Sharapova's bid to make a sensational return in Rio
The London 2012 silver medalist was suspended in March after admitting she had tested positive for meldonium at January's Australian Open.
Shamil Tarpischev, the head of Russia's tennis federation, said: "By the end of the first week of Roland Garros, the question of Sharapova's participation at the Olympic Games should be resolved.
"She has been put on our Olympic application. It has to be submitted by June 6."
The four highest-ranked Russian players have been chosen to compete in the singles event at Rio 2016, with Svetlana Kuznetsova, Anastasia Pavlyuchenkova and Ekaterina Makarova joining Sharapova in the team.
If the five-time Grand Slam winner cannot compete, the Russians would select the next highest-ranked player - 19-year-old Daria Kasatkina.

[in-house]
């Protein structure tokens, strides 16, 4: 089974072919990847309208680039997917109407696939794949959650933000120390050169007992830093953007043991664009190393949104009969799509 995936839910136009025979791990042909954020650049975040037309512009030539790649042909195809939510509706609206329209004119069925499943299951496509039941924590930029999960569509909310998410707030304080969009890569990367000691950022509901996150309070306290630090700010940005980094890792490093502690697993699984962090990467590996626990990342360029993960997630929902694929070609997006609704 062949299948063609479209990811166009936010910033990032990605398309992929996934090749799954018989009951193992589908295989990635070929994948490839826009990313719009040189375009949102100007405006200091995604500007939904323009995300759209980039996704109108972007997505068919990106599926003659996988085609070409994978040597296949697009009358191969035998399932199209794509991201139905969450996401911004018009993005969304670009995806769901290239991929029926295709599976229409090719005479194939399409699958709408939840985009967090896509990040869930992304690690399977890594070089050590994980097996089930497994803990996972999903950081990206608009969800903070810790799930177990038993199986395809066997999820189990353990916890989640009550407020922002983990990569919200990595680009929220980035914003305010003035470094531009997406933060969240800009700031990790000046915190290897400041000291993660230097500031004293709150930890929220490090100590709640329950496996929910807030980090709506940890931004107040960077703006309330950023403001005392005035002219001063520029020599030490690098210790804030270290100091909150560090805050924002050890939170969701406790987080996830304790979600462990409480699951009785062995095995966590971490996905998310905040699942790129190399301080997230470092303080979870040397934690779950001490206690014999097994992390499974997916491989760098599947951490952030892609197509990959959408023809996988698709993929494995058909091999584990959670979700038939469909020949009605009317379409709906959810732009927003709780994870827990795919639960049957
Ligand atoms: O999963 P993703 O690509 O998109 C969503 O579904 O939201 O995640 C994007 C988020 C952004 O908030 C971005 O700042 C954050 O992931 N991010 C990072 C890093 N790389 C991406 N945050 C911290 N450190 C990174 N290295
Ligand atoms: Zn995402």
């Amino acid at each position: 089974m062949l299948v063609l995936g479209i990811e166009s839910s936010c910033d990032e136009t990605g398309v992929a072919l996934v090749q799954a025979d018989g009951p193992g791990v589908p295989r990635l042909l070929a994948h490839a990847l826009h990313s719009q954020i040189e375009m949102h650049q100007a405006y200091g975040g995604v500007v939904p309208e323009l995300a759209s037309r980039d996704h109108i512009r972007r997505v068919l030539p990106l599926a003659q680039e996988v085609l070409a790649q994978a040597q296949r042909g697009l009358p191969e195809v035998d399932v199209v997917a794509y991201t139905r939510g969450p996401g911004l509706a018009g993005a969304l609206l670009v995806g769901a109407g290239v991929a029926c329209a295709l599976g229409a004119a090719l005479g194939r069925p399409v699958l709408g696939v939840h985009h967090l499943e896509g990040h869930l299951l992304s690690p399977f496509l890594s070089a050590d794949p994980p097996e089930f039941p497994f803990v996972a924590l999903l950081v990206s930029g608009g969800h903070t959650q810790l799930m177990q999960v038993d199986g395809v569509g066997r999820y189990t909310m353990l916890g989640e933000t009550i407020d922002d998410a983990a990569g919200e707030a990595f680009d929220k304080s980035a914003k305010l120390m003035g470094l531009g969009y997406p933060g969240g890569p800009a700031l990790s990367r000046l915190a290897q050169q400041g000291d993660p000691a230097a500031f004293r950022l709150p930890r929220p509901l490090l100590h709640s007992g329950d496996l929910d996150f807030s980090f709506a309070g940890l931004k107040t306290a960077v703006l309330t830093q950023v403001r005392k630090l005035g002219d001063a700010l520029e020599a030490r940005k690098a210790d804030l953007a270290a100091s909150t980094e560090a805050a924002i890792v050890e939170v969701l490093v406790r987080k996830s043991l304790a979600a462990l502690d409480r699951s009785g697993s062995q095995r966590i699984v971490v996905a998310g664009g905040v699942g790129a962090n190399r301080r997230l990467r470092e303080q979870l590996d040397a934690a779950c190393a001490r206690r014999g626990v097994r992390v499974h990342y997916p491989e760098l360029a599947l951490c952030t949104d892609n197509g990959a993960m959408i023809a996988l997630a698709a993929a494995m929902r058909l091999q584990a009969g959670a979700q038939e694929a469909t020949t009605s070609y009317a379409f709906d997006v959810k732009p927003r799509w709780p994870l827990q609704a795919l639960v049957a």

Tarpischev had previously said that Sharapova's situation was "bad," claiming she may never play tennis again.
Dozens of high profile Russian athletes have tested positive for meldonium, including Olympic swimmer Yulia Efimova and figure skater Ekaterina Bobrova.
Efimova had her provisional suspension lifted by the International Swimming Federation (FINA) earlier this week, raising hopes that Sharapova could return to competitive action.
The World Anti-Doping Agency (WADA) said in April that athletes could escape a ban for taking the drug, because they couldn't be sure how long it takes to leave the body.
The International Association of Athletics Federations (IAAF) has come under increasing pressure in recent days over its wholesale ban of Russian athletes, with top pole-vaulter Yelena Isinbayeva threatening to sue the governing body saying the ban violates her human rights.
The IAAF suspended Russia in November after WADA revealed systemic doping offences.
However, the continued lack of scientific evidence about meldonium use, coupled with the lifting of Efiimova's ban, could strengthen Sharapova's bid to make a sensational return in Rio.